Thursday, August 03, 2006

Blogging the bible

I absolutely love Slate's "Blogging the Bible" feature. Its really well written and the author has lots of good things to say. Yesterday's entry was particularly thought provoking.

I assume the presence of the Tabernacle is what sanctifies the camp—right, Torah scholars? If so, how are Jews—scattered around the world, and with no surviving Temple or Tabernacle—supposed to create a sacred space today? Don't we now live in a world where everything is outside the camp?

This closing comment on Numbers chapter 15 touches on something that I struggle with. How is it we create a sacred space for us to meet with God. As a Christian, I have been taught that God is everywhere, but sometimes its nice to find a sacred space to meet with God.

An astonishing rebellion against Moses (and God). A Levite named Korah and a few sidekicks denounce Moses and Aaron: Moses has cut the people off from God and tried to hoard God's love for himself. The rebels declare: "For all the community are holy, all of them, and the Lord is in their midst. Why then do you raise yourself above the Lord's congregation?"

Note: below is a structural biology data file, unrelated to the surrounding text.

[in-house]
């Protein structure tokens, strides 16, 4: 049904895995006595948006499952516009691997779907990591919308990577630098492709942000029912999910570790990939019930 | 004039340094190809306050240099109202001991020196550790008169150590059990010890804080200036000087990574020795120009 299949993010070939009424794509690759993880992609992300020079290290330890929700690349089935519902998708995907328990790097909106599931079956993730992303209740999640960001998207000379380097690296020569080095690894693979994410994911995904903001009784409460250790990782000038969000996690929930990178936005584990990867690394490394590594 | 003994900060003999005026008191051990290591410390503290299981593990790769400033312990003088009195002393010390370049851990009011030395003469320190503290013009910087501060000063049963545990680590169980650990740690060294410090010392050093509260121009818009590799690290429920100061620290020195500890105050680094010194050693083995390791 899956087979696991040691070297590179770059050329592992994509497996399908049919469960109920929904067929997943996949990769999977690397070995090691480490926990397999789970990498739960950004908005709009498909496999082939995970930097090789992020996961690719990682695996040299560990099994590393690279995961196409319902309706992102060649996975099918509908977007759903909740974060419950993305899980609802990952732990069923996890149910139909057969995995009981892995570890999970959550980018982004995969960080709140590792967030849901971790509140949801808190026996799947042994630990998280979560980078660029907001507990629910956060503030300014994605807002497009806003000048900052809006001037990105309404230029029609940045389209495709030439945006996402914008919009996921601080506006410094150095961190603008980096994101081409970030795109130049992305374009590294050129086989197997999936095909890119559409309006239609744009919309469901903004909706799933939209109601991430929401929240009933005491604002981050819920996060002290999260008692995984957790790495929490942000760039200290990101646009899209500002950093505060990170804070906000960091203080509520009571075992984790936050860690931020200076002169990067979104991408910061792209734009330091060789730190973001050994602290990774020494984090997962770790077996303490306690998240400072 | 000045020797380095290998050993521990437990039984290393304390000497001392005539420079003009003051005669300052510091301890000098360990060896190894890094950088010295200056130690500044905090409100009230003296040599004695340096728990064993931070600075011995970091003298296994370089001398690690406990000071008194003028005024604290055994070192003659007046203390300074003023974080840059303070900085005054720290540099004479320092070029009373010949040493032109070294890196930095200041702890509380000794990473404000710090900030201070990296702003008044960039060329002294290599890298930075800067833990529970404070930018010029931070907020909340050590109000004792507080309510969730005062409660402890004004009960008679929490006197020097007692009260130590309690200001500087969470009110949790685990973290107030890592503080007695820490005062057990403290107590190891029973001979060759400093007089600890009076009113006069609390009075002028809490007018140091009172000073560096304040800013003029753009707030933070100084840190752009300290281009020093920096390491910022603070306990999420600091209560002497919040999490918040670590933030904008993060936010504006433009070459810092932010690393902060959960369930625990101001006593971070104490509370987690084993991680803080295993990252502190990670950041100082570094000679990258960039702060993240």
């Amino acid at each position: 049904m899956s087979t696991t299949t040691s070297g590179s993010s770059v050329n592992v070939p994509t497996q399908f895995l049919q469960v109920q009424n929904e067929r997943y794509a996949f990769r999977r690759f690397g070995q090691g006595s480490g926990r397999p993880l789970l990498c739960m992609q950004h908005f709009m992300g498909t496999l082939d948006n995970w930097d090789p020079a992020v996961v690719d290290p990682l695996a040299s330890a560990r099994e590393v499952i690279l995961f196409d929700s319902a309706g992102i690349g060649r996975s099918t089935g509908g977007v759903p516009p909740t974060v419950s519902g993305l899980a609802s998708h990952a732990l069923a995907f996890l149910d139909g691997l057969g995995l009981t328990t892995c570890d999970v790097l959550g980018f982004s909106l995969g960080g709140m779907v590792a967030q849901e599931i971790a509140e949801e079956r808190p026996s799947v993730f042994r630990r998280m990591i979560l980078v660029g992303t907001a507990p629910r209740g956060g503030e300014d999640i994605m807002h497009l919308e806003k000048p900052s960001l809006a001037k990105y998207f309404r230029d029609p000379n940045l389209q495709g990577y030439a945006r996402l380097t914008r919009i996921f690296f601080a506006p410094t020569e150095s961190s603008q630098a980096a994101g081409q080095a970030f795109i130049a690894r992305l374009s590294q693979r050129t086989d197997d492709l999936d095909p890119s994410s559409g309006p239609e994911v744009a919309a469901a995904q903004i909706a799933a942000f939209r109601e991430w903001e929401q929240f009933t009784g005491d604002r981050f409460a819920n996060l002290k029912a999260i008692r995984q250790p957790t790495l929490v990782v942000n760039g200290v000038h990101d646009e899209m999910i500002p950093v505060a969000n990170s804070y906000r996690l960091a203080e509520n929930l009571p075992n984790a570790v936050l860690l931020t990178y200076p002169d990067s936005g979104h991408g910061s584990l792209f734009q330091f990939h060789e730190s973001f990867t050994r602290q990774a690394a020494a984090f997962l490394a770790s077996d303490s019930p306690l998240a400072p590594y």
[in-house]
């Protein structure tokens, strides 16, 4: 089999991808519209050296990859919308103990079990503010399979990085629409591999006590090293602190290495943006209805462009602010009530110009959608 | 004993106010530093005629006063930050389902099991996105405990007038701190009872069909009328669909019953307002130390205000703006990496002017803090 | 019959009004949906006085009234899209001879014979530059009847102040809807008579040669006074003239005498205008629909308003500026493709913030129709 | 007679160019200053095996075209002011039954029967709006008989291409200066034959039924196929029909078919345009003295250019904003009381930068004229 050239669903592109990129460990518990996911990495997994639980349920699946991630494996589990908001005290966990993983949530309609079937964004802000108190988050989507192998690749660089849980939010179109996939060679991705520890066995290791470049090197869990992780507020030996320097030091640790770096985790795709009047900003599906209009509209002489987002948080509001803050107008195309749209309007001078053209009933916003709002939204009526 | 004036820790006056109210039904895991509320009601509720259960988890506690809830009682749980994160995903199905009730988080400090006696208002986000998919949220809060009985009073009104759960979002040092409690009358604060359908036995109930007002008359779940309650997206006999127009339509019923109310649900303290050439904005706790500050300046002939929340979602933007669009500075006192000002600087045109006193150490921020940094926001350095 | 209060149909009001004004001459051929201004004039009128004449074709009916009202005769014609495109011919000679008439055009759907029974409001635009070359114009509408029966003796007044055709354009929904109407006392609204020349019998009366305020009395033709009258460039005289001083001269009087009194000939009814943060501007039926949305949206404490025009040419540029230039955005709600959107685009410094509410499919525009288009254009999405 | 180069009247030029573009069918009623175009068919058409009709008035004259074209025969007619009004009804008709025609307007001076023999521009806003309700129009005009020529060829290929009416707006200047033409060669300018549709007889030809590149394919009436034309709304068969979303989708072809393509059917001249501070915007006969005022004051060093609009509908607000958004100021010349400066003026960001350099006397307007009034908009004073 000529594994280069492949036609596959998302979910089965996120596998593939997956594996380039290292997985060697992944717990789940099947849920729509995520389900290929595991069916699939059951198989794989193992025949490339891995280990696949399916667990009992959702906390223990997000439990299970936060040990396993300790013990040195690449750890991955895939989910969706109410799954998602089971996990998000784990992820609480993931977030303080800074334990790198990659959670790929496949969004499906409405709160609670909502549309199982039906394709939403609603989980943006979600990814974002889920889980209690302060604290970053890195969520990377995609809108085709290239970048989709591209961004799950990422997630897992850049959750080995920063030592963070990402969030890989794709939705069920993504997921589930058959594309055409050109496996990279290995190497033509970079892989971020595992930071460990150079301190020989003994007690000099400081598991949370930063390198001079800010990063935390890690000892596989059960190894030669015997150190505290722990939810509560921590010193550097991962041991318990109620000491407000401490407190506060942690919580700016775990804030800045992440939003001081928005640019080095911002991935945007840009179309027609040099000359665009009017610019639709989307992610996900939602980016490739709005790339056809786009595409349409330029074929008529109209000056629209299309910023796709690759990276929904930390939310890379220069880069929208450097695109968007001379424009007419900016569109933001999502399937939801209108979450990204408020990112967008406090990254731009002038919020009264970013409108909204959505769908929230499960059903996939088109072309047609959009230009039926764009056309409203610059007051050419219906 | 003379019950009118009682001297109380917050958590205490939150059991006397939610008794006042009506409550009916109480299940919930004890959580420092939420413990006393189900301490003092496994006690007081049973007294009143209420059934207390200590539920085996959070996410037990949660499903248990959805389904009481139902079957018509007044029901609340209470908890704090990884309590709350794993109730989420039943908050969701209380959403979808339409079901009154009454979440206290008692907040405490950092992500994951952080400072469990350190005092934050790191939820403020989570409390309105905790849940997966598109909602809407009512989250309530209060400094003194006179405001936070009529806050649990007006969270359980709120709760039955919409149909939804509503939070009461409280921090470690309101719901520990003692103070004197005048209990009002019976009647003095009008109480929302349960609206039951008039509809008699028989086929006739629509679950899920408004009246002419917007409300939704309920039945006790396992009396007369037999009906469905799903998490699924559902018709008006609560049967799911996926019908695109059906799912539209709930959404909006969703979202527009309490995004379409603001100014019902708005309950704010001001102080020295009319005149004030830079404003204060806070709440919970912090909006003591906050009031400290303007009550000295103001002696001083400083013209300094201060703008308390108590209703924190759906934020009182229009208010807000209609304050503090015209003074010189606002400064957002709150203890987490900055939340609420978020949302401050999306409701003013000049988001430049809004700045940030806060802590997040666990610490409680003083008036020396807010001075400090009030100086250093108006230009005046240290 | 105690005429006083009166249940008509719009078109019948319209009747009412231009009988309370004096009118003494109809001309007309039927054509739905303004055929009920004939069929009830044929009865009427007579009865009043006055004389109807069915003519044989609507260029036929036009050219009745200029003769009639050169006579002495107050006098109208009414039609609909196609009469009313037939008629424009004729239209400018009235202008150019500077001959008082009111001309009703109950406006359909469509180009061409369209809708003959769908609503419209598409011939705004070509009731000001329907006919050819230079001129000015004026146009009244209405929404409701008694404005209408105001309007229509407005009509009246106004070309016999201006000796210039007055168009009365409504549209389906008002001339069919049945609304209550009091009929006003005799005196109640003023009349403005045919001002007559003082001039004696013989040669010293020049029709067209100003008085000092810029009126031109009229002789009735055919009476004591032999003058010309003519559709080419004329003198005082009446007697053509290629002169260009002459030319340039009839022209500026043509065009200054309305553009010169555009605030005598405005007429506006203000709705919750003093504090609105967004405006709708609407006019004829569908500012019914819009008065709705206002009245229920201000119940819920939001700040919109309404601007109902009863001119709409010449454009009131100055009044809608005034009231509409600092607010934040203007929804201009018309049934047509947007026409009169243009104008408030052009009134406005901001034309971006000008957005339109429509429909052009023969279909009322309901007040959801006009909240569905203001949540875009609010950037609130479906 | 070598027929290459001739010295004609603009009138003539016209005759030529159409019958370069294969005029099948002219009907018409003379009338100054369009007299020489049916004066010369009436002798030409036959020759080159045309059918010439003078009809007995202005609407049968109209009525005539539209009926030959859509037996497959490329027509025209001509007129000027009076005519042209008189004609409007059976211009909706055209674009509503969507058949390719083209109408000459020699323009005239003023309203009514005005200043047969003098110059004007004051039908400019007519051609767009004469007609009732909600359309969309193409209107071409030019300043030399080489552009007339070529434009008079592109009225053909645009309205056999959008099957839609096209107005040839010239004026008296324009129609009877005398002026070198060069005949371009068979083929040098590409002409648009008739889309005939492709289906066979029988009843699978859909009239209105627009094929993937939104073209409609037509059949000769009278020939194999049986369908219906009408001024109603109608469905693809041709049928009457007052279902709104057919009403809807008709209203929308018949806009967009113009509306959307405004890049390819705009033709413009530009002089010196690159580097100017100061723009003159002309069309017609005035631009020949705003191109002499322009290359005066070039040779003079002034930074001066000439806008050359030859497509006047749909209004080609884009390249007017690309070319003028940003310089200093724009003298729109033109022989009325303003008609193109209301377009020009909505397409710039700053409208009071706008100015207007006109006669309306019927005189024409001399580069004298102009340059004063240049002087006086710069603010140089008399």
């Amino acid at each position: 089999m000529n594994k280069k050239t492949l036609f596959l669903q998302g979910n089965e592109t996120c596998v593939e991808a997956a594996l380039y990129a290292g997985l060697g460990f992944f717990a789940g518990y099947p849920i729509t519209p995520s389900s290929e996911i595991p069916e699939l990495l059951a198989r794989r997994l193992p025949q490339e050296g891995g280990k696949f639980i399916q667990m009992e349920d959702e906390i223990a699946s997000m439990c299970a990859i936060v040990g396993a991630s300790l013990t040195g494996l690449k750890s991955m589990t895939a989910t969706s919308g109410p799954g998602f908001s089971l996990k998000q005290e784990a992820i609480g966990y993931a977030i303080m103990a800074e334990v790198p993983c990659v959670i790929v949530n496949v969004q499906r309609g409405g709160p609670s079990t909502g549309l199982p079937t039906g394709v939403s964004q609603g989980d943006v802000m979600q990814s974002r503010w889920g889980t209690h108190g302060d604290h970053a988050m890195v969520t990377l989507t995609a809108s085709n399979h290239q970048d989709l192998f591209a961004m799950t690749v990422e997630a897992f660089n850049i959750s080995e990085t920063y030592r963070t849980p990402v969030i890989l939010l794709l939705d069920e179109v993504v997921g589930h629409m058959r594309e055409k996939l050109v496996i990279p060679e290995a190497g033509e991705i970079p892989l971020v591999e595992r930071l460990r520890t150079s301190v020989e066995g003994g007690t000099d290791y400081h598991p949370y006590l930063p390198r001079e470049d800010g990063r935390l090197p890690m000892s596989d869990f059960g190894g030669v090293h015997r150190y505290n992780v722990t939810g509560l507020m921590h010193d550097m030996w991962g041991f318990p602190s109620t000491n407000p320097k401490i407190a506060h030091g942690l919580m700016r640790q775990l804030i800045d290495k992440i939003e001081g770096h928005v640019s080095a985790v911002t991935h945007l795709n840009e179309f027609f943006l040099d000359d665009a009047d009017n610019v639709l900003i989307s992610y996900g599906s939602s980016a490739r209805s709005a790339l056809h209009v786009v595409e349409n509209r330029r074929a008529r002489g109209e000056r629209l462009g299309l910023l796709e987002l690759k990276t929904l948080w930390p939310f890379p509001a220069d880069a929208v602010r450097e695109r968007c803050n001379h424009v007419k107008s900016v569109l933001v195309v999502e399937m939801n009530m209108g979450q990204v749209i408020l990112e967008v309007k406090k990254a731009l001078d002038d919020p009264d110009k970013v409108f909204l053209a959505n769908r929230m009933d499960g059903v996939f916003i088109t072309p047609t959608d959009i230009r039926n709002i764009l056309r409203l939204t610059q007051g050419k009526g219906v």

This may be the first recorded example of what has become the fundamental conflict in all religions: religious elite vs. the people. (See, for example, the pope vs. Martin Luther.) Korah asks an essential question: Why should the few priests and prophets monopolize God? What's so great about them that they control access to the divine? In the 3,500 years since, many religions have come down on Korah's side of this question, deciding that God belongs to the masses, not an anointed elite. But the Bible doesn't. It rules emphatically—smitingly—for Moses and Aaron, for the few rather than the many.

This is interesting. First off, I had no idea this was in the Bible. (Unfortunately I haven't read the whole bible thought I've always wanted to.) Secondly, I have always been taught that God is for the people not just for the religious elite. Is this something that changed because of Christ? That is something I have always thought was the case...



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